The macroscopic yield pressure of brittle granular soils is experimentally known to depend on the size of the particles. In this paper this connection is established theoretically within a unified framework that integrates principles of fracture mechanics, breakage mechanics and Weibull’s weakest link theory. In particular, the work input at which a granular continuum begins to comminute is linked to the specific fracture energy at which a single particle fails, which reveals an intrinsic length scale in the form of the mean grain size of the initial assembly. The macroscopic yield pressure is then connected with both grain size and the specific fracture process developing at the grain scale. The impacts on macroscopic yield pressure of various grain fracture mechanisms are explored, discussed and assessed against a wide set of data at both particle and assembly scale. This work provides a new theoretical basis to estimate the effect of widely variable particle sizes in large-scale applications for which direct testing is not feasible, such as rockfill engineering and mining technologies.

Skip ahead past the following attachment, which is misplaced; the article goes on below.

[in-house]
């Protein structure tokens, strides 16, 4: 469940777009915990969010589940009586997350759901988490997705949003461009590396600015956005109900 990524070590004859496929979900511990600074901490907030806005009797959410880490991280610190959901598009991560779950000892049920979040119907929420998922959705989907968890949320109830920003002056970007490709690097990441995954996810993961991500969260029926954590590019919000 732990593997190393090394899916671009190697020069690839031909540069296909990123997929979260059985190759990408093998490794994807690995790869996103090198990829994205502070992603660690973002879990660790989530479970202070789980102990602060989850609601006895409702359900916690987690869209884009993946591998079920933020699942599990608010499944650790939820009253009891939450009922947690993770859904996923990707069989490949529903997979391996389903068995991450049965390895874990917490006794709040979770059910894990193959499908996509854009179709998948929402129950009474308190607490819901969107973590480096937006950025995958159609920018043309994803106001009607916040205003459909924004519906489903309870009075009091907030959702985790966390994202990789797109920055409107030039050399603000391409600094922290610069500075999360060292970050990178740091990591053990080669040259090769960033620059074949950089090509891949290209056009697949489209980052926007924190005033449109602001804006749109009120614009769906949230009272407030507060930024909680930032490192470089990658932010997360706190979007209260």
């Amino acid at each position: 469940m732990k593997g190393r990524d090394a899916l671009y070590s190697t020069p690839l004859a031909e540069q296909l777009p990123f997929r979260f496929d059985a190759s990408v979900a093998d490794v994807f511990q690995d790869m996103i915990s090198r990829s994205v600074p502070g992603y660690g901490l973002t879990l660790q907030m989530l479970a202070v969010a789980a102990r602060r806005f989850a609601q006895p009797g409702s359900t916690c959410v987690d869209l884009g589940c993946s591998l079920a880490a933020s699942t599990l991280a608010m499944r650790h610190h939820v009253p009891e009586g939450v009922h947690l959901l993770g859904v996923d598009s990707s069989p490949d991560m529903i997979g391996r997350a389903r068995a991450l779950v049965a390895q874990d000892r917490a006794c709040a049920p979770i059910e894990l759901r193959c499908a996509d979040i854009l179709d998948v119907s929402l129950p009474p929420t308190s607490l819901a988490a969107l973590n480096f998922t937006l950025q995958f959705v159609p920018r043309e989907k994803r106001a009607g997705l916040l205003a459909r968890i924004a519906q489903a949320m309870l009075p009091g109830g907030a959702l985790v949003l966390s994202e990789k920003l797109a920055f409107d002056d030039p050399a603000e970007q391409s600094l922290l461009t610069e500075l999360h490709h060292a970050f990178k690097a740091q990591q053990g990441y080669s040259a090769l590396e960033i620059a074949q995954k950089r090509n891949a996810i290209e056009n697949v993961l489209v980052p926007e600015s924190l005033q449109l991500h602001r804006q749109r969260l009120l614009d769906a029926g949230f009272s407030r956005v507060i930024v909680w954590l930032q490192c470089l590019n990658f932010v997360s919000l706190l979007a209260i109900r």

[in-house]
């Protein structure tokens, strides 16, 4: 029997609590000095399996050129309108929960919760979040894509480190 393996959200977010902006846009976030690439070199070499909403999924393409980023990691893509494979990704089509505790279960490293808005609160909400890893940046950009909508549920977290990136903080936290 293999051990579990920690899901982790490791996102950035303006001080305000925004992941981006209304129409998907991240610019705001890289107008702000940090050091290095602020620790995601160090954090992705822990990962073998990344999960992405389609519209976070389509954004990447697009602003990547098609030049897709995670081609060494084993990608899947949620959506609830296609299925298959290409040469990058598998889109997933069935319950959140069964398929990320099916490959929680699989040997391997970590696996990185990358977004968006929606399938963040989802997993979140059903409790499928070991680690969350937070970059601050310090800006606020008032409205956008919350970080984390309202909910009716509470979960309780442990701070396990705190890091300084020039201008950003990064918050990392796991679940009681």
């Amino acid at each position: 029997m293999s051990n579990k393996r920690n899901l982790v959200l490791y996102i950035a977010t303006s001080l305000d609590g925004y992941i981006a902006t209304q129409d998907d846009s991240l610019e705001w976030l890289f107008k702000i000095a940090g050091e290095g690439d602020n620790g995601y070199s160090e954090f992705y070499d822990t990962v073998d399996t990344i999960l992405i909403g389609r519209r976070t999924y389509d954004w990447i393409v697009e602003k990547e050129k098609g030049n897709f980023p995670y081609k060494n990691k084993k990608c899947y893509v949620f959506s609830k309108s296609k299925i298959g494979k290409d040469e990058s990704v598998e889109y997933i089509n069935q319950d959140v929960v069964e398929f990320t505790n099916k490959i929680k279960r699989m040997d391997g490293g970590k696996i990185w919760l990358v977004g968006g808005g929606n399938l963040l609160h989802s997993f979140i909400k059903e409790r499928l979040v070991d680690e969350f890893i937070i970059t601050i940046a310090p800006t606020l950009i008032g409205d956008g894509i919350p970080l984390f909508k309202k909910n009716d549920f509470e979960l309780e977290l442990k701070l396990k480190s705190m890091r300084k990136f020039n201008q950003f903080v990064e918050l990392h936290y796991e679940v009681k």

- Constitutive relations
- Particle crushing/crushability
- Particle-scale behaviour
- Theoretical analysis
ASJC Scopus subject areas
- Geotechnical Engineering and Engineering Geology
- Earth and Planetary Sciences (miscellaneous)